Dr. Dorothy B. Ferebee, 83, a retired member of the medical faculty of Howard University who was widely noted in Washington and elsewhere in the country for her efforts in behalf of blacks, women and disadvantaged persons, died at Georgetown University Hospital on Sunday of congestive heart failure.

She was a founder of the Southeast Community House here, a founder of The Women's Institute and a president of the National Council of Negro Women, having succeeded Mary McLeod Bethune, the founder of that organization. She became an instructor in obstertics at the Howard University Medical School in the late 1920s and later served for many years as medical director of the Howard University Health Service. She was director of university health activities at the time of her retirement in 1968. d

For seven summers in the depression-ridden 1930s, Dr. Ferebee helped run a health project in rural Mississippi. She was a chairman of the D.C. Commission on the Status of Women and was appointed to the U.S. Food for Peace Council by President Kennedy. She traveled widely throughout Latin America, Europe and Africa as a representative of the State Department and of the National Girl Scouts of U.S.A.

In her own life, she overcame formidable barriers against blacks and women and she was not unmindful of what she had accomplished.

"In our family, there was never a question of couldn't," she said in an interview two years ago. "Before me there were eight lawyers -- all I heard at the table was 'your honor, I object,' or 'answer the question, yes or no.' Yet all my life I wanted to be a doctor.

"I would nurse and rub the birds that fell out of trees, the dog that lost a fight. My grandmother would say, 'Do you need water, dolly?' and then say to my mother, 'She's going to make a fine doctor.' They weren't professional women but they gave me marvelous encouragement."

She observed that it is easier now for a woman or a black to become a professional.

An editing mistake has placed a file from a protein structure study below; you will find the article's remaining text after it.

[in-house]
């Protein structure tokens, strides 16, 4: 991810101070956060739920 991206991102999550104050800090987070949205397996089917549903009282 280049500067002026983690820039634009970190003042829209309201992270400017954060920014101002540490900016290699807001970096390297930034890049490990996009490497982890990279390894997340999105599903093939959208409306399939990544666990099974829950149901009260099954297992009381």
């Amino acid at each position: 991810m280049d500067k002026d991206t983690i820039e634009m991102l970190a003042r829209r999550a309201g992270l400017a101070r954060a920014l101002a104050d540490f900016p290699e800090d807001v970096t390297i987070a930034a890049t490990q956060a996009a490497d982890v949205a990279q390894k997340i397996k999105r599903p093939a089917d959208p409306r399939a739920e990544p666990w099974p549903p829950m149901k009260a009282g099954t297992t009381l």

Dr. Ferebee was born in Norfolk. She grew up in Boston and graduated from Simmons College there. She earned her medical degree at Tufts University in 1924.

The following year, she moved to Washington to begin her internship at the old Freedmen's Hospital, now Howard University Hospital. She once recalled that although she had been among the top five graduates of her class at medical school all of her applications to other hospitals were refused. She became an instructor in obsterics at Howard when her training was finished and she remained at the school for the next 40 years.

Her interest in what became the Southeast Neighborhood House began while she was still completing her internship. She had attended the famous Peabody Settlement House in Boston while she was growing up. In Washington, she came across a 9-year-old boy named Georgie. Georgie was babysitting for his 3-year-old brother while his mother was working as a domestic. There being nothing in the icebox at home, Georgie took a bottle of milk from the porch of a neighbor and was arrested.

"I went down and got him and paid for the milk and right then decided we needed a place for black children of working mothers," Dr. Ferebee recalled.

So she began collecting donations and then appealed to the board of Friendship House, then an all-white organization, for a location.

"I explained to them the need and they said I was lecturing," Dr. Ferebee recalled. "I said no, I am just telling you the facts. Finally a woman said yes, we will help -- so did the old Community Chest -- and we opened Southeast Neighborhood House at 301 G St. SE."

Last May, the D.C. City Council passed a resolution recognizing Dr. Ferebee's contributions over the years.

Among the furnishings in Dr. Ferebee's house in Washington are a Persian rug and some chairs that belonged to her great-grandparents, who had been slaves in Virginia and who took those items to Boston in 1848. They had been released by their former master and they made the journey mostly at night. bDr. Ferebee said the trip had been made that way "for safety," and she was proud of what her forebears had done.

"When I get tired, I just come in here and look at my great-grandmother's furniture," she once said. "I just look."

The thought of it seemed to give her strength.

Dr. Ferebee's marriage ended in divorce.

Survivors include a son, Dr. Charles T. Ferebee, a dentist who lives in Chevy Chase, and four grandchildren.